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Quick Question: Car Detailing Tool Or Suicide Device?

Illustration for article titled Quick Question: Car Detailing Tool Or Suicide Device?

Take a look at that picture up there. It’s from an old ad for a car accessory, and, yes, it’s a hose that connects right to your car’s exhaust pipe. So, what’s this thing for? Quietly ending all the pain of existence or getting shreds of errant taco cheese out of the seats?

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I’ve been seeing this old ad pop up a bunch in various social media recently, so I figured I may as well talk about it a bit, because it is fascinating. As you likely guessed, it’s not a suicide machine. It’s a car vacuum cleaner!

Illustration for article titled Quick Question: Car Detailing Tool Or Suicide Device?
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This one is called the Dust-Ex, made by Staub-Ex, and it’s pretty fascinating. I’ve actually written about these sorts of devices before, a number of years ago, in an earlier 1930s form. This one (based on that oval-window Beetle there) is from the mid-1950s.

These devices worked on Bernoulli’s principle, which means, basically, that if you restrict the flow of a fluid or gas (via a constriction, like a venturi in a carburetor) then the velocity of that gas will increase, but the pressure of the gas will decrease.

That means if we flow exhaust through the tube on the exhaust pipe, and that tube gets constricted, and there’s another outlet 90 degrees from the exhaust flow tube, we’ll get a low pressure situation happening in there, which, when connected to that hose, will have the effect of sucking up air into the hose to flow out the extended/restricted exhaust pipe.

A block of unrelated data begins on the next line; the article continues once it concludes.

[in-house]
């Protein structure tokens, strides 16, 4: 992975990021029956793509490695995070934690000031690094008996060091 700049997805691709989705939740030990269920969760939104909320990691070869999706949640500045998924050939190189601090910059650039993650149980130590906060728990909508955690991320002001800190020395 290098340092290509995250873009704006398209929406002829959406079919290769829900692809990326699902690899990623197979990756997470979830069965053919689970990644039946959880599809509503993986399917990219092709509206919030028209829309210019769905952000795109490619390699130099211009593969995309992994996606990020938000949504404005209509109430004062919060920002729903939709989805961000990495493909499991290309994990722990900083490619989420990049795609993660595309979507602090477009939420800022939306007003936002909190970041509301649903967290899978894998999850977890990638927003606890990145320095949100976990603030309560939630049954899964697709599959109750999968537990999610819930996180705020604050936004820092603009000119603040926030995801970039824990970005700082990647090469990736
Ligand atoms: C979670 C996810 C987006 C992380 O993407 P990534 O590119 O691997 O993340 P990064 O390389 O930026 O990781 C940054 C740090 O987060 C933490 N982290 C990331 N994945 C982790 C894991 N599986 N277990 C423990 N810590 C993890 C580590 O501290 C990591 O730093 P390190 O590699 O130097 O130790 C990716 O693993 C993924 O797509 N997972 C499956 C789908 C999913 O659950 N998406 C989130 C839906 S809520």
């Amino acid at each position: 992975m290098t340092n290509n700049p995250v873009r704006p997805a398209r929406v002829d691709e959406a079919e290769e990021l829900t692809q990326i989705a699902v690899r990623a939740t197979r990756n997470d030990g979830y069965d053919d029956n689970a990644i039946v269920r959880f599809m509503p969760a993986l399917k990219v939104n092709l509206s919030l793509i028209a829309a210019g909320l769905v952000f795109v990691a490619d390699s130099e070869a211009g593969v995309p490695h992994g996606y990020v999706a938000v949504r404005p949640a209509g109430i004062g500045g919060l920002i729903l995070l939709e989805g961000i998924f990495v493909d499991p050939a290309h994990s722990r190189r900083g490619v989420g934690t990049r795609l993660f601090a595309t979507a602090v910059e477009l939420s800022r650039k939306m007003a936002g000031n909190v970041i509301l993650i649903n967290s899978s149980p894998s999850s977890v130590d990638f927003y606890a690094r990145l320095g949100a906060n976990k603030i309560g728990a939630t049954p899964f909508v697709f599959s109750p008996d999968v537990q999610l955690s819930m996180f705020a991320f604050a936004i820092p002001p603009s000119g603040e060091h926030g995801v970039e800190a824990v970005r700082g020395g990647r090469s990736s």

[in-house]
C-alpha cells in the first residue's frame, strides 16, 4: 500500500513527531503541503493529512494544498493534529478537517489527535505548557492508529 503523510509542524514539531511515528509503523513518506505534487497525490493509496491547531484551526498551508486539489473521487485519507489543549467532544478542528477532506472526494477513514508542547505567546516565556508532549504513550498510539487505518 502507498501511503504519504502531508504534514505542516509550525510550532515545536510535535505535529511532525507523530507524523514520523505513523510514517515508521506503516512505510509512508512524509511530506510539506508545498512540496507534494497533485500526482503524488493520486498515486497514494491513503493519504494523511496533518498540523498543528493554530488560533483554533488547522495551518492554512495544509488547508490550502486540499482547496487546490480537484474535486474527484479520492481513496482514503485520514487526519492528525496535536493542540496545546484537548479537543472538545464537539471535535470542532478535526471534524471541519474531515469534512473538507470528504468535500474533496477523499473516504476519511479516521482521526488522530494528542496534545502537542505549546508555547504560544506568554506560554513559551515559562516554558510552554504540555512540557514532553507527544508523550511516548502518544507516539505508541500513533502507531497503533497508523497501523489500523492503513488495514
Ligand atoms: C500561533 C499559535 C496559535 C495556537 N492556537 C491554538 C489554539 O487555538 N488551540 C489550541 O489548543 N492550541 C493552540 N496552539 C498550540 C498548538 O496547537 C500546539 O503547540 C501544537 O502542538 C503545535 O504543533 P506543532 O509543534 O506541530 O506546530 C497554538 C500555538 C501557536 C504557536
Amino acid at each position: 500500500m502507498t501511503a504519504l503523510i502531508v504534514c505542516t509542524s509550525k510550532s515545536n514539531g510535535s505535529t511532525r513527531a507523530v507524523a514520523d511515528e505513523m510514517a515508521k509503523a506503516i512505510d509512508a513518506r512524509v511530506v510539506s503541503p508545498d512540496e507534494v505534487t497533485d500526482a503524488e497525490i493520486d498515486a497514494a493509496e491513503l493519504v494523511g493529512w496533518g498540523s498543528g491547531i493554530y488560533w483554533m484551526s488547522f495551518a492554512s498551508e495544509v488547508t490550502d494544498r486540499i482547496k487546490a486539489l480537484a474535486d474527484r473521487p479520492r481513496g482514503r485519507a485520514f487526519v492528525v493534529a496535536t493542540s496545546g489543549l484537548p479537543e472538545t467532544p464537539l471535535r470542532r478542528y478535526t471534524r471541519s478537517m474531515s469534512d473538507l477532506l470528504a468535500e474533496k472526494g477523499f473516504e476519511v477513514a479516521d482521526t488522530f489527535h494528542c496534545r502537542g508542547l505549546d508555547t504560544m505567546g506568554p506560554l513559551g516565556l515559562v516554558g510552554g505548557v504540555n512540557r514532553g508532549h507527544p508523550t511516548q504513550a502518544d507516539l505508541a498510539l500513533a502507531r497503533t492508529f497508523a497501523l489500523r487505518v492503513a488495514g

Illustration for article titled Quick Question: Car Detailing Tool Or Suicide Device?
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Now, there’s some things I don’t fully understand, here—do all of the Cheeto crumbs and fragments of 5-Hour Energy cap wrappers and other bits of dust and detritus just go through the hose and get blown out the back of the car via the fitting on the exhaust? I don’t really see how it would work, otherwise.

So, you’re just blowing crap out the back? That’s not really ideal for anything but the most inoffensive dust.

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They also mention a rubber cap to plug the other exhaust pipe (on 1955 and up Beetles that had that) which I feel like would just melt after a few minutes of usage?

This is just a strange, unsettling device. Any hose from the exhaust pipe into your car just feels wrong, as it is, and I’m not convinced this would even do that good a job. Wouldn’t it get clogged easily? And are you really saving much money by effectively running a vacuum cleaner on gasoline instead of electricity?

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Maybe I’ll try to make one. If anyone sees me try this and I don’t look responsive, please drag my ass out of the exhaust-filled car.

Senior Editor, Jalopnik • Running: 1973 VW Beetle, 2006 Scion xB, 1990 Nissan Pao, 1991 Yugo GV Plus, 2020 Changli EV • Not-so-running: 1977 Dodge Tioga RV (also, buy my book!: https://rb.gy/udnqhh)

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DISCUSSION

Now, there’s some things I don’t fully understand, here—do all of the Cheeto crumbs and fragments of 5-Hour Energy cap wrappers and other bits of dust and detritus just go through the hose and get blown out the back of the car via the fitting on the exhaust? I don’t really see how it would work, otherwise.

Maybe like this:

(15:04 if it doesn’t go to the right point)

(from recent oppo post:

“Unwatering” - you can ask for a Handy Billy...)